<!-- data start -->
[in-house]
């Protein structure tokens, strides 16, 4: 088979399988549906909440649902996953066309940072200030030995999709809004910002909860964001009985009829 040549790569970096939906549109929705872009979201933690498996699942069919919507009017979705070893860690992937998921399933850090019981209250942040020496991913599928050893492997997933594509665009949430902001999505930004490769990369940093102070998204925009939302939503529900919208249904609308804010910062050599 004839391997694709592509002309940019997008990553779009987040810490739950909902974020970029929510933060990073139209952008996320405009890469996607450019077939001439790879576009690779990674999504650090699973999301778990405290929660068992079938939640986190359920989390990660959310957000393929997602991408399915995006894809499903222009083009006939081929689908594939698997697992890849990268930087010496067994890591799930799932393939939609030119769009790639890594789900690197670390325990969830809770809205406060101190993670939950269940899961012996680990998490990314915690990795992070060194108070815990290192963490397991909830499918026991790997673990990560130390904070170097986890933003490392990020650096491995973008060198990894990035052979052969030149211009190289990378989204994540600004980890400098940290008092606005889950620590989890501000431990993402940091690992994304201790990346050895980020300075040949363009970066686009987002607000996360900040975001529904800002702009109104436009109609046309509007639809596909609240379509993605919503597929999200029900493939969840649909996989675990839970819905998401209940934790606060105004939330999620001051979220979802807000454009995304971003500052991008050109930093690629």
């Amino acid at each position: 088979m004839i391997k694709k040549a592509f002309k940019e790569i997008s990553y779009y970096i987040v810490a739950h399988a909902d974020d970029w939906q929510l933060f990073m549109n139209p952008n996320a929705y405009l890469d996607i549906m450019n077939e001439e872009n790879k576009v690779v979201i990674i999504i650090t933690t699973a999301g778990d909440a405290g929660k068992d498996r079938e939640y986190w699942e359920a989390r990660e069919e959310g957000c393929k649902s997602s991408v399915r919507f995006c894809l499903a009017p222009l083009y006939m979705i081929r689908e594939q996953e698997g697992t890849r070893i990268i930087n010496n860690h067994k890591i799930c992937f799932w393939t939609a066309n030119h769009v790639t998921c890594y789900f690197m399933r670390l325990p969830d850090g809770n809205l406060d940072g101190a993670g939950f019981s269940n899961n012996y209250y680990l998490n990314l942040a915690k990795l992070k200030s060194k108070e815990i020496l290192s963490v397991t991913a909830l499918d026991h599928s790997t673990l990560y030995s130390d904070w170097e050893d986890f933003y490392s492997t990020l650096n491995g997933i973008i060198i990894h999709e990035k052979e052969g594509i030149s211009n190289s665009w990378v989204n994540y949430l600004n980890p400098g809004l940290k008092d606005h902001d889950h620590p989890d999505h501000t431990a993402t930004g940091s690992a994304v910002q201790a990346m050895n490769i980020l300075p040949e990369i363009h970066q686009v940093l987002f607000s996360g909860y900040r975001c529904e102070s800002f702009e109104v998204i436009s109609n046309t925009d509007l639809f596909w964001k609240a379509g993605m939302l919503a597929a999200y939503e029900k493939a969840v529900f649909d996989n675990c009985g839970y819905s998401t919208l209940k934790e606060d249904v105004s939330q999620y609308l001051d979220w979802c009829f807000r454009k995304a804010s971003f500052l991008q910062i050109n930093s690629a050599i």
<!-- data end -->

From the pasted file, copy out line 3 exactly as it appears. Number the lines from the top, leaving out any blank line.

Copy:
């Amino acid at each position: 088979m004839i391997k694709k040549a592509f002309k940019e790569i997008s990553y779009y970096i987040v810490a739950h399988a909902d974020d970029w939906q929510l933060f990073m549109n139209p952008n996320a929705y405009l890469d996607i549906m450019n077939e001439e872009n790879k576009v690779v979201i990674i999504i650090t933690t699973a999301g778990d909440a405290g929660k068992d498996r079938e939640y986190w699942e359920a989390r990660e069919e959310g957000c393929k649902s997602s991408v399915r919507f995006c894809l499903a009017p222009l083009y006939m979705i081929r689908e594939q996953e698997g697992t890849r070893i990268i930087n010496n860690h067994k890591i799930c992937f799932w393939t939609a066309n030119h769009v790639t998921c890594y789900f690197m399933r670390l325990p969830d850090g809770n809205l406060d940072g101190a993670g939950f019981s269940n899961n012996y209250y680990l998490n990314l942040a915690k990795l992070k200030s060194k108070e815990i020496l290192s963490v397991t991913a909830l499918d026991h599928s790997t673990l990560y030995s130390d904070w170097e050893d986890f933003y490392s492997t990020l650096n491995g997933i973008i060198i990894h999709e990035k052979e052969g594509i030149s211009n190289s665009w990378v989204n994540y949430l600004n980890p400098g809004l940290k008092d606005h902001d889950h620590p989890d999505h501000t431990a993402t930004g940091s690992a994304v910002q201790a990346m050895n490769i980020l300075p040949e990369i363009h970066q686009v940093l987002f607000s996360g909860y900040r975001c529904e102070s800002f702009e109104v998204i436009s109609n046309t925009d509007l639809f596909w964001k609240a379509g993605m939302l919503a597929a999200y939503e029900k493939a969840v529900f649909d996989n675990c009985g839970y819905s998401t919208l209940k934790e606060d249904v105004s939330q999620y609308l001051d979220w979802c009829f807000r454009k995304a804010s971003f500052l991008q910062i050109n930093s690629a050599i």